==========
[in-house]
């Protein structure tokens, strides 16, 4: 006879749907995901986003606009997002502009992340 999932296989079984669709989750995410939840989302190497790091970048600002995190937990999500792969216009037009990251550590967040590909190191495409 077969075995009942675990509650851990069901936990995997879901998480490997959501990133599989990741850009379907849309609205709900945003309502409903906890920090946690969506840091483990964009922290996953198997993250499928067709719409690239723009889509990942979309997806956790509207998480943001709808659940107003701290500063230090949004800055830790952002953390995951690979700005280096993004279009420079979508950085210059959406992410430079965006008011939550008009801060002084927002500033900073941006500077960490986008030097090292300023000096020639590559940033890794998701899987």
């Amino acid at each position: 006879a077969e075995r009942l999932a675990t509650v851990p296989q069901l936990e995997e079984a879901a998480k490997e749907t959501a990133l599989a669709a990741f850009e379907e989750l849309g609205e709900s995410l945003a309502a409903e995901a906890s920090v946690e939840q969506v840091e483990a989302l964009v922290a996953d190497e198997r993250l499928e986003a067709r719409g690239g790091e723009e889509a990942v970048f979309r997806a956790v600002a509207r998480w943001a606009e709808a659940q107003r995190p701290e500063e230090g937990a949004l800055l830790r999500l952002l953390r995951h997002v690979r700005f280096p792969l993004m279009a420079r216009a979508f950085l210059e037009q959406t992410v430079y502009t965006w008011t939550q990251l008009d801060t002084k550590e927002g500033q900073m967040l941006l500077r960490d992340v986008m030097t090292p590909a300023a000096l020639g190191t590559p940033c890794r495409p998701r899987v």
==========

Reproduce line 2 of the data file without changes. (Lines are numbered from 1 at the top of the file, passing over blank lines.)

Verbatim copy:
């Protein structure tokens, strides 16, 4: 006879749907995901986003606009997002502009992340 999932296989079984669709989750995410939840989302190497790091970048600002995190937990999500792969216009037009990251550590967040590909190191495409 077969075995009942675990509650851990069901936990995997879901998480490997959501990133599989990741850009379907849309609205709900945003309502409903906890920090946690969506840091483990964009922290996953198997993250499928067709719409690239723009889509990942979309997806956790509207998480943001709808659940107003701290500063230090949004800055830790952002953390995951690979700005280096993004279009420079979508950085210059959406992410430079965006008011939550008009801060002084927002500033900073941006500077960490986008030097090292300023000096020639590559940033890794998701899987």